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planting big trees

Who has experience with or has planted large trees? I've been asked to put 3 of 20ft high leylandi and 10 of 10ft high photinia. Just wondering should I planting just the same just with a larger hole? Also more importantly how much is reasonable to price? I'm thinking just under £500 or does that sound to cheap? Bear in mind the size of the pot these things are coming in is about 3ft deep with diameter of about 2ft.

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  • You're going to need mechanical handling equipment and be carefull not to damage the bark with rough handling. Who is responsile for watering, etc? Expensive to replace trees that size if they die. Stakes will want to be substantial- potential for big claims if one falls over.

    • PRO

      Hi Ben, thanks for your reply. I've never moved and planted anything of this size before but I'm thinking moving equipment may be excessive? So we have 3 laylandi approx 20ft high in a pot 3ft high with dia of about 2 ft. I'm guessing total weight will be around 100 kg. Would it not be feasable for 3 or 4 guys to load onto a pallet truck and move to position. Dig large deep hole and stake, then plant? 

      • PRO

        You’re right at the edge of what can be safely manually handled I’d suggest. 

        When we’ve done a few specimen trees at business parks we’ve always used anchoring systems especially for an evergreen (whose branches will be instantly at mercy if any winds with no time to root.There’s a lot of weight up top).

        Recommend a watering loop as well.

        As Ben said, know your liability after planting ....

      • Pallet truck will be hopeless on anything other than flat concrete. A mini digger for the day will make light work of digging the hole, moving the tree and then lowering it safely into the hole. It'll also support it in exactly the right position whilst you backfill and stake or anchor. You'll then only need two men (or just one if he knows what he's doing and the RA says lone working is fine on that particular site). And the mini digger will cost less to hire than a days wages.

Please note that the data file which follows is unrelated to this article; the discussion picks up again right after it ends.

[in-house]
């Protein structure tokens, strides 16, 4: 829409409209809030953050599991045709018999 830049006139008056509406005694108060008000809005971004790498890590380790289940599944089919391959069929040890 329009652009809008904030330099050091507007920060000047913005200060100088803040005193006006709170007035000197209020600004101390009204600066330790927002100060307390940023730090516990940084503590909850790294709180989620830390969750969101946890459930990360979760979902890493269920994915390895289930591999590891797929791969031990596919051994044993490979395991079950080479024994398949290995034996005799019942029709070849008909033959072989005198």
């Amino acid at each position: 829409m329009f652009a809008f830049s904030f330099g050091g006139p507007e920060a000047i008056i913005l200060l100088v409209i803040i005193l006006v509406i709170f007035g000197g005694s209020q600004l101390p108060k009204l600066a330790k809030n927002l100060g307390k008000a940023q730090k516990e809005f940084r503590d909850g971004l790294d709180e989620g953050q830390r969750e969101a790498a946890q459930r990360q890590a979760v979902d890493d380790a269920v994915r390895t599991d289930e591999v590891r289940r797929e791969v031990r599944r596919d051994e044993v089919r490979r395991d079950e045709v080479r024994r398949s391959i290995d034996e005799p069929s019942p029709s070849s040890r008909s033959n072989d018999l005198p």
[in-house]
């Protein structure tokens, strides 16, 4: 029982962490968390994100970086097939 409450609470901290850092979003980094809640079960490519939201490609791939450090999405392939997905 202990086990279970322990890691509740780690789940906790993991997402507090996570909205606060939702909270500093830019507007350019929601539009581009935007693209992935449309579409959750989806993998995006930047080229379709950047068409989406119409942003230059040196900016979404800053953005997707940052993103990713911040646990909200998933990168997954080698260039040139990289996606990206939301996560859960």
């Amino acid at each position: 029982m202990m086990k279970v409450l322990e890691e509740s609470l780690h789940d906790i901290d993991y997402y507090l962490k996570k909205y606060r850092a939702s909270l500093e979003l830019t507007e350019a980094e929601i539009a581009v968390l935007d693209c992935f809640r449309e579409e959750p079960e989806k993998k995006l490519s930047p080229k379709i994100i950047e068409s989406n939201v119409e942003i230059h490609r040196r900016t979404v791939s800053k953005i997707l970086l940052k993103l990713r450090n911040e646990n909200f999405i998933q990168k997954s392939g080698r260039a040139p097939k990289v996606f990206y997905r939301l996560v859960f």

I'd say that's a no brainer ;-)

        Main thing to be careful of is the strop slipping up the trunk and damaging the bark. I'd carefully clamp the pot between bucket and blade to move, and then use a nice wide strop and gentle movements to lift and lower. When lifting, take the bucket off and use the lifting eye on the quick hitch. Take an abrasive cutter to cut the pot off, it's much easier.

  • PRO

    All makes sense. I will call the supplier of the trees tomorrow to get more info. Thanks for your help guys

    • PRO

      Does anyone have a rough guide to weight of pot per litre ? 

      Say a 100 litre pot -- if its damp/wet surely that would be 100 kilos just at pot volume with then extra to consider regarding the plants top growth 

      I know nurseries will generally keep plants dry before transport to keep costs down which effects any guess work but is there any rough formaulae for estimating weight per pot size ?

      • PRO

        I know a rough guide is that 1m3 of ‘soil’ equals about 1.6t from memory, so logic suggests ~ 160kg of soil + tree

        However, they normally use a lightweight OM mix for containerised trees.

        I might know a bit more by end of Friday as I’m on a CPD day at a major tree provider this week.

        • PRO

          That sounds a very interesting day Gary - 

          I think its going to be impossible to guess due to as you say either using a light soil mix or keeping them dry for transport costs 

          But in theory if it was water in the pot -- it would be 1litre = 1 kilo i believe -- so if the soil was wet it should be the same. 

          I had a client ask for me to plant a tree the other day in a 125 litre pot and as a guess id say even dry it was plus 150kg so an absolute no no without machinery. 

           

          • PRO

            Speaking to suppliers today, I was told the pot is 240litres and in there opinion which could be very inaccurate approx 150 kg in weight. But apparently 2 men can manoeuvre by tipping on their sides which is useless considering the side access is very narrow. I’m wondering if I should pass up on the job at the risk of it being to much hassle

            • PRO

              If one goes all ‘HSE manual handling’ about it you’re way outside of any recommendations, especially if you put an employee at risk on injury.

              The other way to look at it, how much are my back and limbs worth if I can’t use mechanical assistance....  ?

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